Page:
In June 2017, the San Francisco Board of Supervisors passed the “Lactation in the Workplace Ordinance.” This was the nation’s first-ever law requiring employers to have a workplace lactation policy that ensures employees get lactation breaks and have access to a “lactation accommodation space.”
This new ordinance, which goes into effect on January 1, 2018, also requires San Francisco employers to provide notice to new employees about their rights under this new law and, in addition, to keep certain lactation accommodation records. All private employers in San Francisco are covered by this new law, regardless of size. You can read the full text of San Francisco’s lactation law here.
In anticipation of the new law’s effective date, San Francisco’s Office of Labor Standards Enforcement (OLSE) issued new guidance for San Francisco employers.
— The OLSE issued a policy memo entitled “Legal Requirements and Best Practices,” which is intended to “help employers support breastfeeding employees who are returning back to work. This policy memo makes clear that, for a “lactation space” to be compliant with the new law, that space must be private, free from intrusion, and reasonably close to the employee’s work area. In addition, the space must have a seating area and a table, desk, or other surface for placing a breast pump and the employee’s other personal items. The space must have access to electricity and must have running water and a sink. The space cannot be a bathroom. You can find the OLSE’s policy memo here.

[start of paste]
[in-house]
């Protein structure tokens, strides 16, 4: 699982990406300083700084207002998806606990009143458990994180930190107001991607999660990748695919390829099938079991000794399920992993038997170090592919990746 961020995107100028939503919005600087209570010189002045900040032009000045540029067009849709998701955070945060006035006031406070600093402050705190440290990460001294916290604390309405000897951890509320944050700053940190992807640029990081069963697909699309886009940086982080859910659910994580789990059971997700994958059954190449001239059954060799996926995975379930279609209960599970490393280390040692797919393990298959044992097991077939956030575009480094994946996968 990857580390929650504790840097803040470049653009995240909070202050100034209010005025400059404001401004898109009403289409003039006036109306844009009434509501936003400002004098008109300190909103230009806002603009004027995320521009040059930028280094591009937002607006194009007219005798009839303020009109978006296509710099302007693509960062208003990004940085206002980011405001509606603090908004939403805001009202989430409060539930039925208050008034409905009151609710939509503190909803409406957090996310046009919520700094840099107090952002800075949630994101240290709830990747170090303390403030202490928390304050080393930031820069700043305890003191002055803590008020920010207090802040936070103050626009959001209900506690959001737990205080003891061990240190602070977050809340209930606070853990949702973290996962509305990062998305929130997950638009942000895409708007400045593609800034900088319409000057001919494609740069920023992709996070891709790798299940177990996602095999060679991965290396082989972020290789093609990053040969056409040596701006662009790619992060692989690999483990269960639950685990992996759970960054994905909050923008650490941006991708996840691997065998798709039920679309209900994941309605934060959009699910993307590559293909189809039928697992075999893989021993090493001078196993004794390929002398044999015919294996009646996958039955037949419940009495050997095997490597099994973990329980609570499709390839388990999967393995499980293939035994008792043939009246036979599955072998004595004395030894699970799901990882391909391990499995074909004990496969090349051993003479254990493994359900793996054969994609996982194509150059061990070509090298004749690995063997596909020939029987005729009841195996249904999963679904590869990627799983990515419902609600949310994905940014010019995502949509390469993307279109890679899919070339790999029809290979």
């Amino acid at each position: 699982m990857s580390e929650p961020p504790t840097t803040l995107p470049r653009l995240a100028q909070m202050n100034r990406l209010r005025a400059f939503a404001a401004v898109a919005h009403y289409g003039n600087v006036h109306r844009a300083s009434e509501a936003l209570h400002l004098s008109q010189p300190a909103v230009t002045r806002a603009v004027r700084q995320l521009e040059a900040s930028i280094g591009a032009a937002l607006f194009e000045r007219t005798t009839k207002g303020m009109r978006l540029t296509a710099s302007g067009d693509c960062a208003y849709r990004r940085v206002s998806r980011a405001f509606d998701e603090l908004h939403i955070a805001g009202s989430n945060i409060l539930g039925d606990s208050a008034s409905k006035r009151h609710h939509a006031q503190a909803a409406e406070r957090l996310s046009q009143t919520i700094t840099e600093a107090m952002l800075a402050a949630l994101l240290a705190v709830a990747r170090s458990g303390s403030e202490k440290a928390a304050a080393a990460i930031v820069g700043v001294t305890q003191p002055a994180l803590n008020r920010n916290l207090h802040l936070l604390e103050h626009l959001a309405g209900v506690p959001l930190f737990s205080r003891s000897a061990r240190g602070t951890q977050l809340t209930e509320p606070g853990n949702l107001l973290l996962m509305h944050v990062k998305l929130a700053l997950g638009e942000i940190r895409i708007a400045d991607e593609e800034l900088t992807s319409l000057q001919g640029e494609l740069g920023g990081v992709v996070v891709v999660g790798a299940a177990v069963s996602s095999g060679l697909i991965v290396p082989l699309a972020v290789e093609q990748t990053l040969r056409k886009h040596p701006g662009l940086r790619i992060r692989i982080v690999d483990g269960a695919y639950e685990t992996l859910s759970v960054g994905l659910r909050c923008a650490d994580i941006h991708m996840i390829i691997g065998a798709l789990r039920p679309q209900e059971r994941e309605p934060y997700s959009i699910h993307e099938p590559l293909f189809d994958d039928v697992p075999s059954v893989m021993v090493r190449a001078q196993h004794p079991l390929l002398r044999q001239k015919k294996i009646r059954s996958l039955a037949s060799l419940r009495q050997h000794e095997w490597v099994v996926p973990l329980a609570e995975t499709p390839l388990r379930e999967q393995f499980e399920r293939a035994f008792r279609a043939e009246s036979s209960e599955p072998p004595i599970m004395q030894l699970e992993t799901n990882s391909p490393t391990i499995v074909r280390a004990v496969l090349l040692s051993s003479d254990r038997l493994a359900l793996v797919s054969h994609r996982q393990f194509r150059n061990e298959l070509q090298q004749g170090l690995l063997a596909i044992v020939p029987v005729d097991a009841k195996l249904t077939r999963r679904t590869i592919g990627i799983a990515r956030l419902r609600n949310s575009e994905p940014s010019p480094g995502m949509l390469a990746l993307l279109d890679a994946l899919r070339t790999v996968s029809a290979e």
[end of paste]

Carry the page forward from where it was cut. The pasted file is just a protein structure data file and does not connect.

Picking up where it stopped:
— The OLSE also posted a sample employer “Lactation Accommodation Policy” that is compliant with the new law and that employers can use in employee handbooks or other policy manuals. You can find the OLSE’s sample lactation p0licy here.
— Finally, the OLSE posted their “Frequently Asked Questions” (FAQ’s) designed to provide employers with critical information about the law. The FAQ’s discuss what employers are covered under the new law, the length of the lactation break, whether the employee must be paid during the break, the details of the lactation space, exemptions to the new law’s requirements, and the employer’s record-keeping obligations. You can read the OLSE’s new FAQs here.